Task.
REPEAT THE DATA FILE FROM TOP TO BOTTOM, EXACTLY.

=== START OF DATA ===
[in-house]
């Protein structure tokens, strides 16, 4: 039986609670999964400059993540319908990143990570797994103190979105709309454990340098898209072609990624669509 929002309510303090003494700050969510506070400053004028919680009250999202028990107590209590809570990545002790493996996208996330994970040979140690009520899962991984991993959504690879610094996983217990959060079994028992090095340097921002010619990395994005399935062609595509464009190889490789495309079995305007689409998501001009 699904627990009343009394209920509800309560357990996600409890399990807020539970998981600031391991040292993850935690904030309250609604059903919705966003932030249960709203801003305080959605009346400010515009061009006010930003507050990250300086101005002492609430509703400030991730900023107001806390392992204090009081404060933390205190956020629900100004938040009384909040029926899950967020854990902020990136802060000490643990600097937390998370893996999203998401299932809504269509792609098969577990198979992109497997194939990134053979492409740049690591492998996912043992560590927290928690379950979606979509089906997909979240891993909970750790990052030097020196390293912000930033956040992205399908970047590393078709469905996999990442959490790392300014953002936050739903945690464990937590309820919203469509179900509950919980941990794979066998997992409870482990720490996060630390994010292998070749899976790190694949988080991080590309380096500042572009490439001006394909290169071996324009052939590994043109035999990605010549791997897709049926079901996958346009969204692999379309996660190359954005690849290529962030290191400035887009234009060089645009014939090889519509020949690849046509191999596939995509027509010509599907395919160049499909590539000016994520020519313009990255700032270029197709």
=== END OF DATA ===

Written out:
[in-house]
């Protein structure tokens, strides 16, 4: 039986609670999964400059993540319908990143990570797994103190979105709309454990340098898209072609990624669509 929002309510303090003494700050969510506070400053004028919680009250999202028990107590209590809570990545002790493996996208996330994970040979140690009520899962991984991993959504690879610094996983217990959060079994028992090095340097921002010619990395994005399935062609595509464009190889490789495309079995305007689409998501001009 699904627990009343009394209920509800309560357990996600409890399990807020539970998981600031391991040292993850935690904030309250609604059903919705966003932030249960709203801003305080959605009346400010515009061009006010930003507050990250300086101005002492609430509703400030991730900023107001806390392992204090009081404060933390205190956020629900100004938040009384909040029926899950967020854990902020990136802060000490643990600097937390998370893996999203998401299932809504269509792609098969577990198979992109497997194939990134053979492409740049690591492998996912043992560590927290928690379950979606979509089906997909979240891993909970750790990052030097020196390293912000930033956040992205399908970047590393078709469905996999990442959490790392300014953002936050739903945690464990937590309820919203469509179900509950919980941990794979066998997992409870482990720490996060630390994010292998070749899976790190694949988080991080590309380096500042572009490439001006394909290169071996324009052939590994043109035999990605010549791997897709049926079901996958346009969204692999379309996660190359954005690849290529962030290191400035887009234009060089645009014939090889519509020949690849046509191999596939995509027509010509599907395919160049499909590539000016994520020519313009990255700032270029197709």